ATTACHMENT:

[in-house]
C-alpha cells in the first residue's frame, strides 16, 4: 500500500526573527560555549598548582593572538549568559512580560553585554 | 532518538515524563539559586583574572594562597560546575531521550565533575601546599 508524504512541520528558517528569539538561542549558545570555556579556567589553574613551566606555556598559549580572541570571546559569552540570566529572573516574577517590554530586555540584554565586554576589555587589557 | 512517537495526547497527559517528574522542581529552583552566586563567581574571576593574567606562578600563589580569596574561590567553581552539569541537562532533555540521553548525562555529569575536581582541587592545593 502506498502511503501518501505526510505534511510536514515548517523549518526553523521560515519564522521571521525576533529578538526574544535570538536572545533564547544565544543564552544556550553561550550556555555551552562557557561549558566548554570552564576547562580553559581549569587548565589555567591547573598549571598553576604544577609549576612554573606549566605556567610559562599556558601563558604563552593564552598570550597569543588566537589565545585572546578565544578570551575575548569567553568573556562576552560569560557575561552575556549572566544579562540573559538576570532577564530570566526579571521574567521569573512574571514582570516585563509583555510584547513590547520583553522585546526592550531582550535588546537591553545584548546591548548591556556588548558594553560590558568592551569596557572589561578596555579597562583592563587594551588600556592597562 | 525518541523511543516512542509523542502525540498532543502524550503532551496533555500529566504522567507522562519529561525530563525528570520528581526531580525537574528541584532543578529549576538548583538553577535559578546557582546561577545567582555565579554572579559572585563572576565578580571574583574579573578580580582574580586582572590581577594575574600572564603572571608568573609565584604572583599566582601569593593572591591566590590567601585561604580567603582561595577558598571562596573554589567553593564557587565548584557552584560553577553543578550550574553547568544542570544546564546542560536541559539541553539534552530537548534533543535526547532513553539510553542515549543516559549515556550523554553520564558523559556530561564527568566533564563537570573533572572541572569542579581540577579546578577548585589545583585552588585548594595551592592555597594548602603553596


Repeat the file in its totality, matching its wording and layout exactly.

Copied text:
[in-house]
C-alpha cells in the first residue's frame, strides 16, 4: 500500500526573527560555549598548582593572538549568559512580560553585554 | 532518538515524563539559586583574572594562597560546575531521550565533575601546599 508524504512541520528558517528569539538561542549558545570555556579556567589553574613551566606555556598559549580572541570571546559569552540570566529572573516574577517590554530586555540584554565586554576589555587589557 | 512517537495526547497527559517528574522542581529552583552566586563567581574571576593574567606562578600563589580569596574561590567553581552539569541537562532533555540521553548525562555529569575536581582541587592545593 502506498502511503501518501505526510505534511510536514515548517523549518526553523521560515519564522521571521525576533529578538526574544535570538536572545533564547544565544543564552544556550553561550550556555555551552562557557561549558566548554570552564576547562580553559581549569587548565589555567591547573598549571598553576604544577609549576612554573606549566605556567610559562599556558601563558604563552593564552598570550597569543588566537589565545585572546578565544578570551575575548569567553568573556562576552560569560557575561552575556549572566544579562540573559538576570532577564530570566526579571521574567521569573512574571514582570516585563509583555510584547513590547520583553522585546526592550531582550535588546537591553545584548546591548548591556556588548558594553560590558568592551569596557572589561578596555579597562583592563587594551588600556592597562 | 525518541523511543516512542509523542502525540498532543502524550503532551496533555500529566504522567507522562519529561525530563525528570520528581526531580525537574528541584532543578529549576538548583538553577535559578546557582546561577545567582555565579554572579559572585563572576565578580571574583574579573578580580582574580586582572590581577594575574600572564603572571608568573609565584604572583599566582601569593593572591591566590590567601585561604580567603582561595577558598571562596573554589567553593564557587565548584557552584560553577553543578550550574553547568544542570544546564546542560536541559539541553539534552530537548534533543535526547532513553539510553542515549543516559549515556550523554553520564558523559556530561564527568566533564563537570573533572572541572569542579581540577579546578577548585589545583585552588585548594595551592592555597594548602603553596